4. The company that both develops and publishes the popular MMO Black Desert Online has announced that CCP Games will be coming into its fold. The move will have CCP Games' three studios in Reykjavik, London, and Shanghai continue operations independently for the foreseeable future, so worry not EVE Online fans! Going forward, Pearl Abyss will be combining the skills of CCP with its current projects, presumably meaning Black Desert, as well as future projects on the horizon. EVE Online has been going strong since 2003, 15 years of ever larger space conflicts, political backstabbing, and economic swindling. The space-faring RPG is one of the biggest MMOs in North America and Europe, markets the South Korean Pearl Abyss has been attempting to expand into over the past few years. The CEO of Pearl Abyss, Robin Jung, said about the acquisition, "We are thrilled to have CCP Games join our team as Black Desert Online continues to branch out globally. CCP is a seasoned publisher with over 15 years of digital distribution experience and know-how. They have done an incredible job of engaging and maintaining their playerbase, which we aim to learn from and hope to integrate natively into Pearl Abyss’ general practices across all our games. I am confident CCP’s reputable IP and expertise in global publishing will help reaffirm our company’s dedication to developing and servicing the world’s best MMORPGs.”“I have been seriously impressed with what Pearl Abyss has achieved ever since I first visited their website for Black Desert Online and subsequently became an avid player of the game,” said Hilmar Veigar Pétursson, the CEO at CCP Games. “Pearl Abyss is a fast-growing company with lots to offer in terms of technology, capability and vision. I believe our two companies have a lot to learn from each other. We are very excited to join forces with them and achieve great new heights for our companies, our games and – above all - our players.” Pearl Abyss has been riding high since the 2014 launch of Black Desert Online. It has overseen successful expansions of the game into markets outside of South Korea over the years and recently launched Black Desert Mobile in South Korea, pushing it into a record sales year. Of course, this is also helped by the recent launch of Black Desert Online Remastered, which gives a whole new level of shine to the aging MMO. Don't forget to sign up for Extra Life to help sick and injured kids in hospitals around the US and Canada by playing games! View full article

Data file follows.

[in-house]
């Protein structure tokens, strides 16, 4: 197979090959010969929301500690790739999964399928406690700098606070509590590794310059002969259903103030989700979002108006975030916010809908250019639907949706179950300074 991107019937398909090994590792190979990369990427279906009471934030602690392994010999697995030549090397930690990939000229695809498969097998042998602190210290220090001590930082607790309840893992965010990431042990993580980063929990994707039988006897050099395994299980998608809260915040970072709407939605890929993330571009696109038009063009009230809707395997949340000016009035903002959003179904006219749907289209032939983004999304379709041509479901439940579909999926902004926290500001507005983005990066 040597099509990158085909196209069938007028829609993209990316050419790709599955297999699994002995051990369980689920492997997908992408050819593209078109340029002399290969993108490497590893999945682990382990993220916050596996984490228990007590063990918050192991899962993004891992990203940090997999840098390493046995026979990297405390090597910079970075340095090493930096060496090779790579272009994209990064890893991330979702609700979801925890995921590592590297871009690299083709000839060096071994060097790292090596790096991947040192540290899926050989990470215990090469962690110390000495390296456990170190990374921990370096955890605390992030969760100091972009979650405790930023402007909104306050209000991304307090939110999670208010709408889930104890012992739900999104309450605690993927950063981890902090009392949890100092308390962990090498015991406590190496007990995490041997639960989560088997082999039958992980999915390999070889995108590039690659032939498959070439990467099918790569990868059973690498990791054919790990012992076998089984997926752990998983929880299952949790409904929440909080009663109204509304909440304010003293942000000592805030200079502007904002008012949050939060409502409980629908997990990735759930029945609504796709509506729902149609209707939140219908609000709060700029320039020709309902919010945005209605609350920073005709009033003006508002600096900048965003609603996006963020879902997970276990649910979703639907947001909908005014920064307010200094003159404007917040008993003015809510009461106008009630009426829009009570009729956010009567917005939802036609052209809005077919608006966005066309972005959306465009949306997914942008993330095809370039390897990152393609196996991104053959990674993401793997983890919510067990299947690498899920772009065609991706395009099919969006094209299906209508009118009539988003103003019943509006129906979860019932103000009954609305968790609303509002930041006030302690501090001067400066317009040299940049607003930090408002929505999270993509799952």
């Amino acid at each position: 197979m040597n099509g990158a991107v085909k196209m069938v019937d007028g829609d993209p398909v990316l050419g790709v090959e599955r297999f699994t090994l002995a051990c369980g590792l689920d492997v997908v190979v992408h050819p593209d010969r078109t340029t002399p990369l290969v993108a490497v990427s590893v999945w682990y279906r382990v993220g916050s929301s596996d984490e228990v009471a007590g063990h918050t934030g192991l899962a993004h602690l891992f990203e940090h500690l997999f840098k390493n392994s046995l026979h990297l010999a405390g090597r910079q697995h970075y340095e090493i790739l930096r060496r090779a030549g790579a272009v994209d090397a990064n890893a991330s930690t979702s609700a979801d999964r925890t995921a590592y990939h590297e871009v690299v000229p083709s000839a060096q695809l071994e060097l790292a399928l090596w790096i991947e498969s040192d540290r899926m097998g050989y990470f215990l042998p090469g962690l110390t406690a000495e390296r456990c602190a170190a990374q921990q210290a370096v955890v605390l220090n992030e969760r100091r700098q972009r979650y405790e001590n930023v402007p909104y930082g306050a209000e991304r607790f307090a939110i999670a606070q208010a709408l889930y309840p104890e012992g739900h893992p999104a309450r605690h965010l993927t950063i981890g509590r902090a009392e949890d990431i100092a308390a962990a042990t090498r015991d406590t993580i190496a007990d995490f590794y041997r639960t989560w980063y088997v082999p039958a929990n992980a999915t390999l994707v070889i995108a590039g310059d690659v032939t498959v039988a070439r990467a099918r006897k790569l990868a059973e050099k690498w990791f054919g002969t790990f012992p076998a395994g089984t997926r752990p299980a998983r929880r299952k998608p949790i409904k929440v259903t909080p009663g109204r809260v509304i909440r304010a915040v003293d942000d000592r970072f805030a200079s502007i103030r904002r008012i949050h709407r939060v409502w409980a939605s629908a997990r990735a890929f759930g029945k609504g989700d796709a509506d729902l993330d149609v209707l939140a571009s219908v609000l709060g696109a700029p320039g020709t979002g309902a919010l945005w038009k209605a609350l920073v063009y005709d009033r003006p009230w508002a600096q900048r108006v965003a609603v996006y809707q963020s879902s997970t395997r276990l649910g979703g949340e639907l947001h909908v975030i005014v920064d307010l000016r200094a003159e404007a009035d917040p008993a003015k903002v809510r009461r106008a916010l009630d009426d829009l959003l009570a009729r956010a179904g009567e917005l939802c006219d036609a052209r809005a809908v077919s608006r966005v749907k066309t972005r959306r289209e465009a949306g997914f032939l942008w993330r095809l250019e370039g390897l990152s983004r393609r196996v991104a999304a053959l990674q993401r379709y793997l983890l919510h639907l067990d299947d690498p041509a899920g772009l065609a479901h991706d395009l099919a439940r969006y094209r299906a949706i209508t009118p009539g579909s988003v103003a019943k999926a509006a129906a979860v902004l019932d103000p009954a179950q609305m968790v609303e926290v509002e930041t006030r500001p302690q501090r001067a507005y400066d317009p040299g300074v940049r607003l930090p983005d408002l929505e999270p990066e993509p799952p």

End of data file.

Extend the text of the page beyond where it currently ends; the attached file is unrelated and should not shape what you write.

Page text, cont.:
5. If you want weird games, the developers at Usaya have you covered. One of their most prized creations stars a young woman who encounters a freakish monster that can only loosely be considered a horse, but possesses the head of a man. It also happens to be a dating simulator (with quite a few microtransactions). Fittingly, Usaya titled their strange, horrific creation, "My Horse Prince." It has amassed something of an underground cult following as an oddity on mobile devices, and, hey, we even prominently featured My Horse Prince in an article about Usaya a while back. While not even remotely one of the best games of all-time, its profound weirdness at least deserves a look. With schedules being what they are, sometimes coordinating a full episode of The Best Games Period can be difficult. When we can't have a proper discussion, we will be breaking off to do these shorter mini-casts, Honorable Mentions, to talk about fringe games that we might not otherwise be able to talk about on a full episode. Outro music: Shovel Knight 'Digging into Memories' by Jorito, Furorezu, and Stephen Kelly (http://ocremix.org/remix/OCR03769) You can download or listen to the podcast over on Soundcloud, our hosting site, and iTunes. A YouTube version is available as well, so you can watch what we are talking about while we talk about it! If you want to have your opinion heard on air, share your opinion in the comments, follow the show on Twitter, and participate in the weekly polls: @BestGamesPeriod New episodes of The Best Games Period will be released every Monday Don't forget to sign up for Extra Life to help sick and injured kids in hospitals around the US and Canada by playing games!
  6. If you want weird games, the developers at Usaya have you covered. One of their most prized creations stars a young woman who encounters a freakish monster that can only loosely be considered a horse, but possesses the head of a man. It also happens to be a dating simulator (with quite a few microtransactions). Fittingly, Usaya titled their strange, horrific creation, "My Horse Prince." It has amassed something of an underground cult following as an oddity on mobile devices, and, hey, we even prominently featured My Horse Prince in an article about Usaya a while back. While not even remotely one of the best games of all-time, its profound weirdness at least deserves a look. With schedules being what they are, sometimes coordinating a full episode of The Best Games Period can be difficult. When we can't have a proper discussion, we will be breaking off to do these shorter mini-casts, Honorable Mentions, to talk about fringe games that we might not otherwise be able to talk about on a full episode. Outro music: Shovel Knight 'Digging into Memories' by Jorito, Furorezu, and Stephen Kelly (http://ocremix.org/remix/OCR03769) You can download or listen to the podcast over on Soundcloud, our hosting site, and iTunes. A YouTube version is available as well, so you can watch what we are talking about while we talk about it! If you want to have your opinion heard on air, share your opinion in the comments, follow the show on Twitter, and participate in the weekly polls: @BestGamesPeriod New episodes of The Best Games Period will be released every Monday Don't forget to sign up for Extra Life to help sick and injured kids in hospitals around the US and Canada by playing games! View full article